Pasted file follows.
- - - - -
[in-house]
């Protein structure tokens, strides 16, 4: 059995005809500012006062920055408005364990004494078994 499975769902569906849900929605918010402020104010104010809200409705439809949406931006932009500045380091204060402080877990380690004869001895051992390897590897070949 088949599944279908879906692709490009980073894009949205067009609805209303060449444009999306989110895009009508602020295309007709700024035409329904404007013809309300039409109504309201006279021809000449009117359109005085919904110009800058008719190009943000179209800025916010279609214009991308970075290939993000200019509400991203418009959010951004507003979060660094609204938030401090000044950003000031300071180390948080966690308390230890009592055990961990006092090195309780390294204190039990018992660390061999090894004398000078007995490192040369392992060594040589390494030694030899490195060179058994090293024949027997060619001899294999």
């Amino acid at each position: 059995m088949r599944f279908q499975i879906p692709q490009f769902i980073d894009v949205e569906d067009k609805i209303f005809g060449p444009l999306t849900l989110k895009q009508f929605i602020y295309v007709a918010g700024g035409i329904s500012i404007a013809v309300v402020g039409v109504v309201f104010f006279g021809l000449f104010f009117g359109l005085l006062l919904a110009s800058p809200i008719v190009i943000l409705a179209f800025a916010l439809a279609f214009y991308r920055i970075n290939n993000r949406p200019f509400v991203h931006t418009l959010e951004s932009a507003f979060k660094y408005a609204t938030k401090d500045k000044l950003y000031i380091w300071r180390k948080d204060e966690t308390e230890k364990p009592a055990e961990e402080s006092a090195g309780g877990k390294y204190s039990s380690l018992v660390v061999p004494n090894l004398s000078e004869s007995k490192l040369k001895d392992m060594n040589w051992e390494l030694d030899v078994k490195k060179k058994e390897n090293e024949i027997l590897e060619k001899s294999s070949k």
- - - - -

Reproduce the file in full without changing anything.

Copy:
[in-house]
């Protein structure tokens, strides 16, 4: 059995005809500012006062920055408005364990004494078994 499975769902569906849900929605918010402020104010104010809200409705439809949406931006932009500045380091204060402080877990380690004869001895051992390897590897070949 088949599944279908879906692709490009980073894009949205067009609805209303060449444009999306989110895009009508602020295309007709700024035409329904404007013809309300039409109504309201006279021809000449009117359109005085919904110009800058008719190009943000179209800025916010279609214009991308970075290939993000200019509400991203418009959010951004507003979060660094609204938030401090000044950003000031300071180390948080966690308390230890009592055990961990006092090195309780390294204190039990018992660390061999090894004398000078007995490192040369392992060594040589390494030694030899490195060179058994090293024949027997060619001899294999």
């Amino acid at each position: 059995m088949r599944f279908q499975i879906p692709q490009f769902i980073d894009v949205e569906d067009k609805i209303f005809g060449p444009l999306t849900l989110k895009q009508f929605i602020y295309v007709a918010g700024g035409i329904s500012i404007a013809v309300v402020g039409v109504v309201f104010f006279g021809l000449f104010f009117g359109l005085l006062l919904a110009s800058p809200i008719v190009i943000l409705a179209f800025a916010l439809a279609f214009y991308r920055i970075n290939n993000r949406p200019f509400v991203h931006t418009l959010e951004s932009a507003f979060k660094y408005a609204t938030k401090d500045k000044l950003y000031i380091w300071r180390k948080d204060e966690t308390e230890k364990p009592a055990e961990e402080s006092a090195g309780g877990k390294y204190s039990s380690l018992v660390v061999p004494n090894l004398s000078e004869s007995k490192l040369k001895d392992m060594n040589w051992e390494l030694d030899v078994k490195k060179k058994e390897n090293e024949i027997l590897e060619k001899s294999s070949k």